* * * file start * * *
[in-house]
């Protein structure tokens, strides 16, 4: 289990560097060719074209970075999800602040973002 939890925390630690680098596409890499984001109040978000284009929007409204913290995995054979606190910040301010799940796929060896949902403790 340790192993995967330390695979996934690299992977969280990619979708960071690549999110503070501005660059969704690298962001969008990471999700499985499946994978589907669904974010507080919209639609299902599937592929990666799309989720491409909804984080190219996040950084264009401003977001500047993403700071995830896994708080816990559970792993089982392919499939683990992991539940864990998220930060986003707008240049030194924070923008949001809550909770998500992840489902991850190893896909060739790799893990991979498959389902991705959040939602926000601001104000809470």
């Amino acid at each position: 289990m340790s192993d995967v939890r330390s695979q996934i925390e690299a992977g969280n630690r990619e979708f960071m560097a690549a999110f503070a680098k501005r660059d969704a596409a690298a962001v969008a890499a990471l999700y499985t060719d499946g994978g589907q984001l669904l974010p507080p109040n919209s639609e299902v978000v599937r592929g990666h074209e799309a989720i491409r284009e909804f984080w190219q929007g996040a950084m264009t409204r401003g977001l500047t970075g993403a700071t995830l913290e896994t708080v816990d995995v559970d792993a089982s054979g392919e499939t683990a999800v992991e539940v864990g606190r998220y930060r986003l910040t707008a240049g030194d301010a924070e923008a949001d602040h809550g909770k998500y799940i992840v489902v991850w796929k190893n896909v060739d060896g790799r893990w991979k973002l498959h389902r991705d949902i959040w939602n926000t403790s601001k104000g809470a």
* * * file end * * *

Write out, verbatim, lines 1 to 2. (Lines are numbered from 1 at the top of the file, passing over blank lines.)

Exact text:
[in-house]
């Protein structure tokens, strides 16, 4: 289990560097060719074209970075999800602040973002 939890925390630690680098596409890499984001109040978000284009929007409204913290995995054979606190910040301010799940796929060896949902403790 340790192993995967330390695979996934690299992977969280990619979708960071690549999110503070501005660059969704690298962001969008990471999700499985499946994978589907669904974010507080919209639609299902599937592929990666799309989720491409909804984080190219996040950084264009401003977001500047993403700071995830896994708080816990559970792993089982392919499939683990992991539940864990998220930060986003707008240049030194924070923008949001809550909770998500992840489902991850190893896909060739790799893990991979498959389902991705959040939602926000601001104000809470």